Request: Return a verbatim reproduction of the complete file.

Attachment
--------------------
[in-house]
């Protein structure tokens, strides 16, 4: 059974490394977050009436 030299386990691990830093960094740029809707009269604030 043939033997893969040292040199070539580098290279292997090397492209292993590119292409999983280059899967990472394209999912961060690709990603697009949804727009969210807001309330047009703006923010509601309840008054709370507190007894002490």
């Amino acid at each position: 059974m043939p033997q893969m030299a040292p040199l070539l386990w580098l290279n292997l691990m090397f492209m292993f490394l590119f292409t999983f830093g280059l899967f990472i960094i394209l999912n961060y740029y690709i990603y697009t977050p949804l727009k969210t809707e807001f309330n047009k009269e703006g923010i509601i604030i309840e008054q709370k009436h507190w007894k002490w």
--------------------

[in-house]
């Protein structure tokens, strides 16, 4: 059974490394977050009436 030299386990691990830093960094740029809707009269604030 043939033997893969040292040199070539580098290279292997090397492209292993590119292409999983280059899967990472394209999912961060690709990603697009949804727009969210807001309330047009703006923010509601309840008054709370507190007894002490």
């Amino acid at each position: 059974m043939p033997q893969m030299a040292p040199l070539l386990w580098l290279n292997l691990m090397f492209m292993f490394l590119f292409t999983f830093g280059l899967f990472i960094i394209l999912n961060y740029y690709i990603y697009t977050p949804l727009k969210t809707e807001f309330n047009k009269e703006g923010i509601i604030i309840e008054q709370k009436h507190w007894k002490w």